Rubik’s Cube UK Open- What We Could All Learn About ‘Cool’

As I write, I am sitting in a Starbucks above the O2 Arena in Leicester. I am taking a break from watching the Rubik’s Cube UK Open 2012. In the Rubik’s Cube world, this is a big deal. Cubing fanatics have arrived from all over the UK and beyond to compete for a range of titles. There’s the classic 3X3 solve, 5X5, 2X2, and even a blindfolded solve. I’m here because my son is competing.

The attention to detail is immense. Huge scoreboards show the scores and believe it or not, it’s actually pretty exciting watching someone whizz through a solve in 7.8 seconds. There’s not just one or two competitors here either. The room is packed. It is limited to 100 places and they get booked out very quickly. I hadn’t been to a competition before, but this is my sons third.

Tech Boy competing in the 3X3- 19 seconds!!

I’ll be completely honest and say I wasn’t exactly enthused about getting up at 6am, driving 2 hours and then watching various Rubik’s Cube solves for eight hours. To be fair, it’s been surprisingly refreshing. Why?

-There are no generation barriers. There’s a girl here who is 8, averaging about a minute to solve a cube, through to men of about sixty. Because there’s no correlation between a person’s age and solve time, groups made up of young and old sit together, happily chatting.

-The atmosphere is very relaxed. Because everyone has a mutual interest, there is no need for awkward niceties. People don’t introduce themselves; they just get to the point, asking about the tension of the cube or discussing what their fastest time is.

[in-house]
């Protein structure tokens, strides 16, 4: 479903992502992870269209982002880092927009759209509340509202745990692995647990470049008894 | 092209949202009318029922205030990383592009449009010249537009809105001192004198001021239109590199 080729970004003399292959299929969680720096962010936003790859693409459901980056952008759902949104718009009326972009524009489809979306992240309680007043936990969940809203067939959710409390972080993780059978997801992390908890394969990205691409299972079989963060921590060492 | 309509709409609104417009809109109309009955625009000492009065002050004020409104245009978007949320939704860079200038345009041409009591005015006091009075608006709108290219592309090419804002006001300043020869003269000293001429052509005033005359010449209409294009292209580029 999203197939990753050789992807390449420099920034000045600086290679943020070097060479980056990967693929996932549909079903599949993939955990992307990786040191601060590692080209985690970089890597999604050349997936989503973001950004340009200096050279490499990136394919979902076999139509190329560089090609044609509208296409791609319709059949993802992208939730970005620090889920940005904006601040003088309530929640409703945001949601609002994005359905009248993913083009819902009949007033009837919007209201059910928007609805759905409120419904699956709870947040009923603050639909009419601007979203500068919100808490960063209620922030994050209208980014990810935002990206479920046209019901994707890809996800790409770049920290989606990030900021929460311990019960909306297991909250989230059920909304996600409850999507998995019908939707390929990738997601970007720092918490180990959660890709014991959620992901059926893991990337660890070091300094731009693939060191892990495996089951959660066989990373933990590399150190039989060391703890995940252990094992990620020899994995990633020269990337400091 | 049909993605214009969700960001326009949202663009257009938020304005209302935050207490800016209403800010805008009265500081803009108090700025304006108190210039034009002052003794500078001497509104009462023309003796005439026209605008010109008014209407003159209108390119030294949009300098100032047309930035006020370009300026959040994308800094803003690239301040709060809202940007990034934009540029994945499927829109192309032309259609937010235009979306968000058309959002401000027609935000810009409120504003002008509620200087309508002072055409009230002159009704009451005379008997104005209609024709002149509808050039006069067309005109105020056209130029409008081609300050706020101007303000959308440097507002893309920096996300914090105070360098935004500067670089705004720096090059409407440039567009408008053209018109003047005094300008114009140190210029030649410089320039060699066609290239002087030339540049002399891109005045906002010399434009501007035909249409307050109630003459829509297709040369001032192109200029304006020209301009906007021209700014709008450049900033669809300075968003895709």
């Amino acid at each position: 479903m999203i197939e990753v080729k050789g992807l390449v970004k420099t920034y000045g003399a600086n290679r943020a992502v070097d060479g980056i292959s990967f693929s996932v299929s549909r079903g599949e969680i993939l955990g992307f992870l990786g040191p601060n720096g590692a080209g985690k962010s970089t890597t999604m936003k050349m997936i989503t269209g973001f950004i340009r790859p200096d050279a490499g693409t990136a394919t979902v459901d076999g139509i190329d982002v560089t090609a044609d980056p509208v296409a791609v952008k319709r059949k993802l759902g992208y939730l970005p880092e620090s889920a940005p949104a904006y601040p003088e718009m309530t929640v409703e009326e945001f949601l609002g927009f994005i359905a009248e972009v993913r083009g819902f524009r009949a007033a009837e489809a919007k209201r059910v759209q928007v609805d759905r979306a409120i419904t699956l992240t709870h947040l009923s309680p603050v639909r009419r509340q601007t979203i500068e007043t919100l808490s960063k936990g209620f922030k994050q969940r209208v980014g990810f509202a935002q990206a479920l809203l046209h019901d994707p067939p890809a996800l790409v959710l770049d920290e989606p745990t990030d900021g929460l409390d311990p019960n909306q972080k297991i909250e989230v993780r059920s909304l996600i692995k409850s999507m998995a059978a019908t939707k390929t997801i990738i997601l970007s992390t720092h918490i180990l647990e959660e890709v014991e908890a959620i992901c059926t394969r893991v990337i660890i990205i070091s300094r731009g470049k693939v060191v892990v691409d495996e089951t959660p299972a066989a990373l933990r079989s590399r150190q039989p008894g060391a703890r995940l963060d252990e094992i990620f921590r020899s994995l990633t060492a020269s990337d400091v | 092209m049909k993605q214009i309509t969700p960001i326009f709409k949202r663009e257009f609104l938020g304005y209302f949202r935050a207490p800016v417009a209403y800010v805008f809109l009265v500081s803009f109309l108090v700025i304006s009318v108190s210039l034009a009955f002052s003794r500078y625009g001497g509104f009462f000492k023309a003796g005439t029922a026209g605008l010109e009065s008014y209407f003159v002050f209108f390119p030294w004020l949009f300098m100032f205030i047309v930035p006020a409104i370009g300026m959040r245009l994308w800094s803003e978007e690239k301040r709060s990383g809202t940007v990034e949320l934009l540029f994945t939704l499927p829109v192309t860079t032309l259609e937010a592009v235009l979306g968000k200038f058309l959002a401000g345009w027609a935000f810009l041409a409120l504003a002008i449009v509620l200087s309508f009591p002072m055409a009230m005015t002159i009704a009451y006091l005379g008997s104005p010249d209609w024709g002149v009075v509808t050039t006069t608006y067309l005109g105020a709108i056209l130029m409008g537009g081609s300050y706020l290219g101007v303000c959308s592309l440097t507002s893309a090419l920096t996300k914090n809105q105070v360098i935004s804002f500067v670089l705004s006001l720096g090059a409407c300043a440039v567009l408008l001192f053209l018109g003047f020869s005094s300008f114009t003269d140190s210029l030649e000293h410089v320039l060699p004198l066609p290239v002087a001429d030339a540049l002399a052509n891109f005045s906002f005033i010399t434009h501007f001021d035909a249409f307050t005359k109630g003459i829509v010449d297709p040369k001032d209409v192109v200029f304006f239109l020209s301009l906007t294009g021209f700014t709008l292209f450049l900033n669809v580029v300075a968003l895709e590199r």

-There’s no animosity. Although it’s a competition, everyone supports and encourages each other. I’ve only heard positive comments about people’s efforts, and if someone takes minutes to solve (rather than the average 30 seconds) no-one laughs, no-one stares; it’s just commended.

-There’s an overwhelming sense of acceptance. Discrimination by age, gender, class, race, fashion sense, ‘coolness’ or any other criteria has no place here. Everyone is equal and  everyone is accepted.

Rubik’s Cubing may not be classed as ‘cool’ by some people, as evidenced by my son being called a nerd for it, but there is a lot that we can learn from an event like this. There aren’t many places where you can truly be yourself without feeling the need to ‘fit in’, where your appearance is of no significance and social expectations are irrelevant.

In my opinion, this is about as ‘cool’ as it gets.

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8 Responses to Rubik’s Cube UK Open- What We Could All Learn About ‘Cool’

  1. Helen Neale says:

    You know what I think about ur son doing this – he is, clearly, awesome; and not in the least bit a nerd! Well done, him (and you)!

  2. Vikki Livsey says:

    Hi Bizzy Mum,
    Was great to meet you at the UK Open!
    Your post sums the event up perfectly.
    Have you seen the photos? Laurence had done day one yesterday, 190 uploaded!
    Saved you as a favourite, Vikki.

    • admin says:

      Oh I haven’t- I did look each day until yesterday haha!! Will add some to this post if you don’t mind? Glad you found me and very pleased Tech Boy found Rubik’s Cubing!!

  3. Guy, my husband, LOVES the Rubik’s cube!! He still mentions (often!!) that he solved it on his own when he was about 11!!! You must be super-proud of your son!

    Sarahx

  4. Jayne says:

    I’m ashamed, as a child of the 80′s, to say that I’ve actually never tried a Rubik’s Cube! I must get one and have a go, it might be a hidden talent that I never knew I had :-)

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